“I am so sorry. I did not mean for that to sound the way in came out. I don´t want you to think that I don´t love this country and Nicaraguan people, because I do.”
Hultner just looked at me with a small smile, and said. “Thank you. It´s okay. You were just joking.”
I hope he forgave me. I know he will not forget what happened today. But I hope we can still be friends. . . .
The postscript to this story come from the conversation I had with another Nica in my office shortly after all of this happened, and she encouraged me to realize that I am still very new here, still learning, and that whatever I said cannot truly reflect my heart, “or you would not be here,” she observed. She continued in her perceptive way…
“God is always speaking to us, and always teaching us, and obviously He wanted you to learn something today. So learn, and don´t look back. Don´t worry about mistakes. No one is perfect, no one has a script. At the end of the story, you´re going to be who you´re afraid to be.”
May God overcome my fears and at the end of the story, may I be the woman He wants me to be. Amen.
Last Wednesday Andrea and I were both sick but we went to the office anyway because Andrea had to sign some paperwork. By about noon, we were both wiped out and Andrea decided to call in sick to her Spanish class and I decided I just needed to go home and rest. The drive from the Nehemiah Center to our house in Las Brisas is about 25 minutes, which I thought I could just manage. We began our journey down the hill and everything was going fine until we passed 7 Sur, and saw la policia standing on the side of the road. As we approached, an officer signaled for us to pull over. I was totally confused. I was going the speed limit, I hadn't changed lanes in the wrong place, and I wasn't tailgating.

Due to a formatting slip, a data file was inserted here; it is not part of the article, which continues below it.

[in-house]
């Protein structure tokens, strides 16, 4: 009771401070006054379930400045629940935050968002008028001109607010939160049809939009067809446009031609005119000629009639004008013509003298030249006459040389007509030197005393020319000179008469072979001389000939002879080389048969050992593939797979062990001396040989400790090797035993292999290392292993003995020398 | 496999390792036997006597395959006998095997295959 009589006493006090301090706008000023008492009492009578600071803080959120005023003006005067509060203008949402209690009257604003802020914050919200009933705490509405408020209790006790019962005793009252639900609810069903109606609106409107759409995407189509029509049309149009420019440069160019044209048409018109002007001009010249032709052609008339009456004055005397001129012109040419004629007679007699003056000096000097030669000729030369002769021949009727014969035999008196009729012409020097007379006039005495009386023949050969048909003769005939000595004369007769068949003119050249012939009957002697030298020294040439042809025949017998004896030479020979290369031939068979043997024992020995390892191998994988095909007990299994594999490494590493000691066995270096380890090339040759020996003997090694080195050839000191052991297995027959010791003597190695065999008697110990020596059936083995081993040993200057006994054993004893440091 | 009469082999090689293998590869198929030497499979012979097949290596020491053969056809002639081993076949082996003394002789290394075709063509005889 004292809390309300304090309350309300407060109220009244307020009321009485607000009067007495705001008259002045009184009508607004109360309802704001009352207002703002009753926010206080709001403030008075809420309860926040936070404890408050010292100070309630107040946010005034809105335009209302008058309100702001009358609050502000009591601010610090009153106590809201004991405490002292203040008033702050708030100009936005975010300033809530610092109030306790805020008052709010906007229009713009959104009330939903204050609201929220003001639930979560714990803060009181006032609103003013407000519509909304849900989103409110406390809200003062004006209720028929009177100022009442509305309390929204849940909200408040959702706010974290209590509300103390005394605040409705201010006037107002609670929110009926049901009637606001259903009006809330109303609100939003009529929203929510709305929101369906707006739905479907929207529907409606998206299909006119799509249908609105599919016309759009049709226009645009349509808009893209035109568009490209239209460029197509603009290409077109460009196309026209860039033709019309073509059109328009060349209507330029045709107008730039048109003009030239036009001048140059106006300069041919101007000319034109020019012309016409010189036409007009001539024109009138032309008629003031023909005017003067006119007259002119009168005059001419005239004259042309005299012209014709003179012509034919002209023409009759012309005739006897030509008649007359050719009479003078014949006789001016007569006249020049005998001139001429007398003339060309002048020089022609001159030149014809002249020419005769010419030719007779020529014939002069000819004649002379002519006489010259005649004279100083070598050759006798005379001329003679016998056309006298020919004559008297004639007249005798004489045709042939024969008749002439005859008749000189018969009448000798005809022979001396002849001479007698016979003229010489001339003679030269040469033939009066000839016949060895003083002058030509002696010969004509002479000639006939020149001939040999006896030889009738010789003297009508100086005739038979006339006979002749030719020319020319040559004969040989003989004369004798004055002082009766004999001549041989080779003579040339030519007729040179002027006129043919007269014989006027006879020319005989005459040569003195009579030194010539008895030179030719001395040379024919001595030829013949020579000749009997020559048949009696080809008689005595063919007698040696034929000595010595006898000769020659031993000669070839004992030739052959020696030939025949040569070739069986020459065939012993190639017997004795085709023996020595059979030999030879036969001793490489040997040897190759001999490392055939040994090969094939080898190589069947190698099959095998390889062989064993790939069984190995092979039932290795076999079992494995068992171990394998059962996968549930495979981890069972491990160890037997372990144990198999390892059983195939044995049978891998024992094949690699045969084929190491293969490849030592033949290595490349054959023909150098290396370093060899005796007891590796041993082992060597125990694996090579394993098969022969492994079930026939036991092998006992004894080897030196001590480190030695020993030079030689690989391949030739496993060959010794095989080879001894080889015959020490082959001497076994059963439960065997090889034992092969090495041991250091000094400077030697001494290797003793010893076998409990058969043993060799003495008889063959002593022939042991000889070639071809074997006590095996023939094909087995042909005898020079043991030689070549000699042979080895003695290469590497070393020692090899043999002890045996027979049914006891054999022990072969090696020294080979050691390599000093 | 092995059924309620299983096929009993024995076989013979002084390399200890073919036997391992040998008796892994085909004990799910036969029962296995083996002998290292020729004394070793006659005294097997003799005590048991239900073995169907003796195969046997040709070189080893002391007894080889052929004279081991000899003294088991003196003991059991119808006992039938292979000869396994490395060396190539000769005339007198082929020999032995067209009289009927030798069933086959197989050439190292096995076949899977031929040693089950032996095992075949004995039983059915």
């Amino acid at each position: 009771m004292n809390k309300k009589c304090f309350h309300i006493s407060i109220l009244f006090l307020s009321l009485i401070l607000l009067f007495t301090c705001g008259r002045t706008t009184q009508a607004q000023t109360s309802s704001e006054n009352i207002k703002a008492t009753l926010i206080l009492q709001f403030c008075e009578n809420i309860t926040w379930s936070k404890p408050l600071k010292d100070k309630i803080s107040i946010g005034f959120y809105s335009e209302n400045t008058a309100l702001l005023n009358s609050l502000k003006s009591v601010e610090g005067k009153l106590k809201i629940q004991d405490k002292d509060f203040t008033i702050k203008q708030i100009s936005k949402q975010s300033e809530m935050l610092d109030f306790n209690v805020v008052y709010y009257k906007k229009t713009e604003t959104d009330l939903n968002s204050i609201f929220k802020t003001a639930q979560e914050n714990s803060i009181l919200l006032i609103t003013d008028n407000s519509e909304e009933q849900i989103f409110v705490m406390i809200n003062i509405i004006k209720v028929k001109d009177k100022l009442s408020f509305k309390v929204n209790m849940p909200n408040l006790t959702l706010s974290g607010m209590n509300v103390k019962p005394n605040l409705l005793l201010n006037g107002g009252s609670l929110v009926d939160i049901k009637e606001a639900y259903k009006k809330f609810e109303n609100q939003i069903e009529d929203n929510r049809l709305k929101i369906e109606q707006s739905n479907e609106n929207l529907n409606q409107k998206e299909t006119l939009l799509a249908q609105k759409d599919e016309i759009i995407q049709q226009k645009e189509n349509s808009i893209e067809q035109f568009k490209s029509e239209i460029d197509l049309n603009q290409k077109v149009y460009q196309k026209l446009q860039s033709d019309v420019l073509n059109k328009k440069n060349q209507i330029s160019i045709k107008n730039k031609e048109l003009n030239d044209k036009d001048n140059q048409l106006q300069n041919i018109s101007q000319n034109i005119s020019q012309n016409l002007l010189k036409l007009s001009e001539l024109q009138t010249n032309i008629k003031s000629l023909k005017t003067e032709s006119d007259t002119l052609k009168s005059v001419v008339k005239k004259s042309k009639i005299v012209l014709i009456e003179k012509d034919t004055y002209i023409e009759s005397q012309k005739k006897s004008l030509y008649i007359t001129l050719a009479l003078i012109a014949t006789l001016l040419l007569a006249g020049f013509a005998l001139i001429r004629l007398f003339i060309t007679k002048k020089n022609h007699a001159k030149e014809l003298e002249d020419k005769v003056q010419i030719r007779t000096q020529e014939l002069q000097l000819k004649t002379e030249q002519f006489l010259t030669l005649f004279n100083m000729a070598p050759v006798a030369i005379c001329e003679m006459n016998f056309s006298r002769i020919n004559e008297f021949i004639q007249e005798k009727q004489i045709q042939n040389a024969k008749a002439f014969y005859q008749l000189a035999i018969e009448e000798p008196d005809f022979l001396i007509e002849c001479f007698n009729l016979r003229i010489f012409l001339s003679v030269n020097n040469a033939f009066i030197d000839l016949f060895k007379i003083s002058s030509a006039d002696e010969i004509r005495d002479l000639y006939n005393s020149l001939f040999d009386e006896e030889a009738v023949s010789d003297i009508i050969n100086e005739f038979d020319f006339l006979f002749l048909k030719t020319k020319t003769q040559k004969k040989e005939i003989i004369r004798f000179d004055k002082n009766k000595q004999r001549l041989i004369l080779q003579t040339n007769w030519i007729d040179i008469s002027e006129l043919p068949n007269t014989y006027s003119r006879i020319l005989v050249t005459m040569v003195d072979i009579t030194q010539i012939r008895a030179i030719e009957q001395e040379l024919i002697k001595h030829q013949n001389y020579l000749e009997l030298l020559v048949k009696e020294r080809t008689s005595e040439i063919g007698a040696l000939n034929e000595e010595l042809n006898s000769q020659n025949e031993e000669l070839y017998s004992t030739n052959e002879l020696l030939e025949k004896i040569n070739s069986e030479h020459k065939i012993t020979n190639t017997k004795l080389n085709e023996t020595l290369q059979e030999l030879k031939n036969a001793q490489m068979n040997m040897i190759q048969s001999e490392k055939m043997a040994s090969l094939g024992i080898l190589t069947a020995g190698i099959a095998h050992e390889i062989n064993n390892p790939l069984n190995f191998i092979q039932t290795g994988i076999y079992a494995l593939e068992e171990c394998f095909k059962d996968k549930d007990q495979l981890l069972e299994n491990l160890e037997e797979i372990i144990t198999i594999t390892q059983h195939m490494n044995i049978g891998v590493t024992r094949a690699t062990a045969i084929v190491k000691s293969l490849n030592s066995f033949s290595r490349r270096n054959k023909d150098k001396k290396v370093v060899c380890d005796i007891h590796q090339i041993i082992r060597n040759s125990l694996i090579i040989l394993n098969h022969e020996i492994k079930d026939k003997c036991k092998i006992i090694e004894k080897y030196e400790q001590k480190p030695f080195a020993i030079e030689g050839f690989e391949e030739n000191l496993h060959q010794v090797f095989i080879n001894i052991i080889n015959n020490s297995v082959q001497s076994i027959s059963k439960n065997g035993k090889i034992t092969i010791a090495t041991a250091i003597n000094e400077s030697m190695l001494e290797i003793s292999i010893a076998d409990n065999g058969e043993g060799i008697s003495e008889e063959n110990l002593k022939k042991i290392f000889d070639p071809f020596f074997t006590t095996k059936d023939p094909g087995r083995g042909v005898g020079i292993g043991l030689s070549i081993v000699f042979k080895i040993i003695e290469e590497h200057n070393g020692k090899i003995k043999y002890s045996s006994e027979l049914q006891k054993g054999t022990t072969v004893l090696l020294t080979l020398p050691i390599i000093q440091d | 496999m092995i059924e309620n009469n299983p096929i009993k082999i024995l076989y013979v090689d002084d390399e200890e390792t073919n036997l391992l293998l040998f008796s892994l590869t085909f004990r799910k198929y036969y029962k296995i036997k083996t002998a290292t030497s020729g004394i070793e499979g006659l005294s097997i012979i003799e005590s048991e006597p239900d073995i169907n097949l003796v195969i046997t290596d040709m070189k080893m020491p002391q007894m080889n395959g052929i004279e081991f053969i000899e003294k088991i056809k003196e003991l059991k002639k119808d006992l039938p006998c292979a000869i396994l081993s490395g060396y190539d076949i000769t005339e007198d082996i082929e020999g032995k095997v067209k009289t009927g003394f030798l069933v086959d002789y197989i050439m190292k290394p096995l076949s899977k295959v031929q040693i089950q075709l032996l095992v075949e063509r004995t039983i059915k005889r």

When I rolled down my window, the officer told me the license plates on the FHI Jeep I was driving were out of date and he was going to have to take my license and fine me C$200, which I was going to have to go to a local bank and pay and then pray that the government here had not lost my license by the time I went to retrieve it. Trying to stay in control of my emotions, I attempted to explain to the man that I didn't know my plates were out of date, and that it wasn't my vehicle...I was just driving it to get us home faster since we were sick (Andrea, meanwhile, was doing an excellent job staying calm and helping me translate this guy's Spanish). The officer, while sympathetic, didn't seem to budge. He insisted on seeing my license and another piece of documentation about the Jeep and its registration. So I reluctantly gave him both items. He started to write the ticket, but when he looked at the registration document, he looked up at me again and asked, “Are you Christians?”. Surprised by the question, I replied, “Yes”.
The officer handed back my license and registration and said, “Pasale” (which means, "go on"). I was sort of in shock. According to the law, I should have been given a ticket that day. But, by the grace of God, Andrea and I were spared the cost and hassle of that experience.